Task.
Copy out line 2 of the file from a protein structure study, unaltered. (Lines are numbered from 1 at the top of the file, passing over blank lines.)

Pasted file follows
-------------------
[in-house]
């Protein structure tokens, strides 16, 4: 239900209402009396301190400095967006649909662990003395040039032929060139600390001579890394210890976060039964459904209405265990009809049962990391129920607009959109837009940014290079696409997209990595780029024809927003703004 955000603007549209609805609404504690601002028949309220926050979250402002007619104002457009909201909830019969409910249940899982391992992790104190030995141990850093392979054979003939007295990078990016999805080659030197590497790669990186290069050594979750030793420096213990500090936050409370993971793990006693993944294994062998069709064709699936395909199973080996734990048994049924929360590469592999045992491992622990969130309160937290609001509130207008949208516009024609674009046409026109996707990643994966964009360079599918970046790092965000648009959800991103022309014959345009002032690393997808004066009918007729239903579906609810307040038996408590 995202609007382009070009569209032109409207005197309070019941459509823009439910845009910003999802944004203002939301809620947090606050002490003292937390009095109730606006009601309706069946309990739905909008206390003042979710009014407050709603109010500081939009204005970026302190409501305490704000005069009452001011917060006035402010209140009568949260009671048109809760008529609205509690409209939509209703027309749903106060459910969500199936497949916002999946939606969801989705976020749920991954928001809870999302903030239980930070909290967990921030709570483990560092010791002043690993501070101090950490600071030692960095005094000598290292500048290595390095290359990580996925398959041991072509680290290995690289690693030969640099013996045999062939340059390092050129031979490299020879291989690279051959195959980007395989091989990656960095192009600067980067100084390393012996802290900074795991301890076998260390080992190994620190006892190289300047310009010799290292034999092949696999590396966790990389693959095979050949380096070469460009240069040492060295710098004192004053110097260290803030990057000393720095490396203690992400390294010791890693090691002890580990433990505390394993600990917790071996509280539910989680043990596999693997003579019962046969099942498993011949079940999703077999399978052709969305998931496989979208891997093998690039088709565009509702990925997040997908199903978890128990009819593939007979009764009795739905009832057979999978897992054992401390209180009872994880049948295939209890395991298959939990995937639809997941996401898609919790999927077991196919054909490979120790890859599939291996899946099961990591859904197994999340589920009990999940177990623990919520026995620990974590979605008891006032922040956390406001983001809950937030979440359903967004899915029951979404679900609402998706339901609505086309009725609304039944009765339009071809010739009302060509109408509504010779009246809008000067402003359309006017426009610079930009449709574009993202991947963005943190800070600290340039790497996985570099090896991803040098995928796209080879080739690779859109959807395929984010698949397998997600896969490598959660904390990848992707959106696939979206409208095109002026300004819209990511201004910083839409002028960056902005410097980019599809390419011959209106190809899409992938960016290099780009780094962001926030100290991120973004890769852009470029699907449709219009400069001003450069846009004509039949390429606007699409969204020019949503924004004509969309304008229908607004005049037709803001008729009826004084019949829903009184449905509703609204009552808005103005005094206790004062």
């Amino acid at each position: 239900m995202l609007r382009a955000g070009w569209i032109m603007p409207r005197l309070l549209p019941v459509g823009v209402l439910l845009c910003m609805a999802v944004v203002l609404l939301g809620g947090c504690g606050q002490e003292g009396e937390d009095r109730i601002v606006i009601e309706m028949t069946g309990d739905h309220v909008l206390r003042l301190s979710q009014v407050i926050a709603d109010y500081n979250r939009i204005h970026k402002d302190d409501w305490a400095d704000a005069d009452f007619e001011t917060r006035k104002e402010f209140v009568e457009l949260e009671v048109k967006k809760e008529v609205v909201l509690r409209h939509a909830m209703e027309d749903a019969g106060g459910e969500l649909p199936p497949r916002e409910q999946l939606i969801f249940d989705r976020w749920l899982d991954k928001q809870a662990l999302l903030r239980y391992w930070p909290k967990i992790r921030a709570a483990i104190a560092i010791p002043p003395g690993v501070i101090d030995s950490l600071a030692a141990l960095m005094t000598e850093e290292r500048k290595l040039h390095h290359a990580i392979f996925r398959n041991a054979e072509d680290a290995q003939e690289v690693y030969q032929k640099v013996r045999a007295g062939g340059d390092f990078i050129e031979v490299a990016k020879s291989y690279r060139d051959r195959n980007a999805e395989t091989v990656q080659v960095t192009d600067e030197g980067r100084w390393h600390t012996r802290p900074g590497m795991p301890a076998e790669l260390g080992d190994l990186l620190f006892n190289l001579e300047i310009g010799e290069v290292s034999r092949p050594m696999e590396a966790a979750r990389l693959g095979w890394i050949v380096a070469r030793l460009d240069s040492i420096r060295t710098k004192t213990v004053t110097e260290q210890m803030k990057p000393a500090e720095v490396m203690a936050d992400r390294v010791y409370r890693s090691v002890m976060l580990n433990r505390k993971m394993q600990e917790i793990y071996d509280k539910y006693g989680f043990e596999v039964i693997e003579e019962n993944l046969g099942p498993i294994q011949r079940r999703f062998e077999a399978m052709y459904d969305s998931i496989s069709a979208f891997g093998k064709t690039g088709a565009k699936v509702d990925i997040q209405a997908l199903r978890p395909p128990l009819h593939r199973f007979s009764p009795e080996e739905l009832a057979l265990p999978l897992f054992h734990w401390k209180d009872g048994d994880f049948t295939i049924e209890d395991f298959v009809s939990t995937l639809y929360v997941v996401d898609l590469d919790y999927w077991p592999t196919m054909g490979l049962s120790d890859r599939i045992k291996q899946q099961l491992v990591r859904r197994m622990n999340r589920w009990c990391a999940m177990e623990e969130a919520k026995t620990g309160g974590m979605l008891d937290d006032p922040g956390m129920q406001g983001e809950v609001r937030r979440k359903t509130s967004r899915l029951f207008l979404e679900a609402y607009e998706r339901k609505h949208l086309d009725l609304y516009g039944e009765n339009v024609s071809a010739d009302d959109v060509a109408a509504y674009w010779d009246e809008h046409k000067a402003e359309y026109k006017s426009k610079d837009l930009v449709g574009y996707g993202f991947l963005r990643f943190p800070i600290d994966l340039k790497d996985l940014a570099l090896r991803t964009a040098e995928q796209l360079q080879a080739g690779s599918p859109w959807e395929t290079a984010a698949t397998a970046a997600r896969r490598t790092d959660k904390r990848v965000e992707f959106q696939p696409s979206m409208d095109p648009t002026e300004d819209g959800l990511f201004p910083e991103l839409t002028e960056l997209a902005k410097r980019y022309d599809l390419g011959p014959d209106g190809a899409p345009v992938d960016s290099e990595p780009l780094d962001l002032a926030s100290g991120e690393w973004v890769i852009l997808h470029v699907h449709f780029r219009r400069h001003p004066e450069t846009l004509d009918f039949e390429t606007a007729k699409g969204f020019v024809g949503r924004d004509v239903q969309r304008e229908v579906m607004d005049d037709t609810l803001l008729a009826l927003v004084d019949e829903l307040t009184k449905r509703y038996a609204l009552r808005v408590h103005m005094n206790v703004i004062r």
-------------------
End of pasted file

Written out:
């Protein structure tokens, strides 16, 4: 239900209402009396301190400095967006649909662990003395040039032929060139600390001579890394210890976060039964459904209405265990009809049962990391129920607009959109837009940014290079696409997209990595780029024809927003703004 955000603007549209609805609404504690601002028949309220926050979250402002007619104002457009909201909830019969409910249940899982391992992790104190030995141990850093392979054979003939007295990078990016999805080659030197590497790669990186290069050594979750030793420096213990500090936050409370993971793990006693993944294994062998069709064709699936395909199973080996734990048994049924929360590469592999045992491992622990969130309160937290609001509130207008949208516009024609674009046409026109996707990643994966964009360079599918970046790092965000648009959800991103022309014959345009002032690393997808004066009918007729239903579906609810307040038996408590 995202609007382009070009569209032109409207005197309070019941459509823009439910845009910003999802944004203002939301809620947090606050002490003292937390009095109730606006009601309706069946309990739905909008206390003042979710009014407050709603109010500081939009204005970026302190409501305490704000005069009452001011917060006035402010209140009568949260009671048109809760008529609205509690409209939509209703027309749903106060459910969500199936497949916002999946939606969801989705976020749920991954928001809870999302903030239980930070909290967990921030709570483990560092010791002043690993501070101090950490600071030692960095005094000598290292500048290595390095290359990580996925398959041991072509680290290995690289690693030969640099013996045999062939340059390092050129031979490299020879291989690279051959195959980007395989091989990656960095192009600067980067100084390393012996802290900074795991301890076998260390080992190994620190006892190289300047310009010799290292034999092949696999590396966790990389693959095979050949380096070469460009240069040492060295710098004192004053110097260290803030990057000393720095490396203690992400390294010791890693090691002890580990433990505390394993600990917790071996509280539910989680043990596999693997003579019962046969099942498993011949079940999703077999399978052709969305998931496989979208891997093998690039088709565009509702990925997040997908199903978890128990009819593939007979009764009795739905009832057979999978897992054992401390209180009872994880049948295939209890395991298959939990995937639809997941996401898609919790999927077991196919054909490979120790890859599939291996899946099961990591859904197994999340589920009990999940177990623990919520026995620990974590979605008891006032922040956390406001983001809950937030979440359903967004899915029951979404679900609402998706339901609505086309009725609304039944009765339009071809010739009302060509109408509504010779009246809008000067402003359309006017426009610079930009449709574009993202991947963005943190800070600290340039790497996985570099090896991803040098995928796209080879080739690779859109959807395929984010698949397998997600896969490598959660904390990848992707959106696939979206409208095109002026300004819209990511201004910083839409002028960056902005410097980019599809390419011959209106190809899409992938960016290099780009780094962001926030100290991120973004890769852009470029699907449709219009400069001003450069846009004509039949390429606007699409969204020019949503924004004509969309304008229908607004005049037709803001008729009826004084019949829903009184449905509703609204009552808005103005005094206790004062």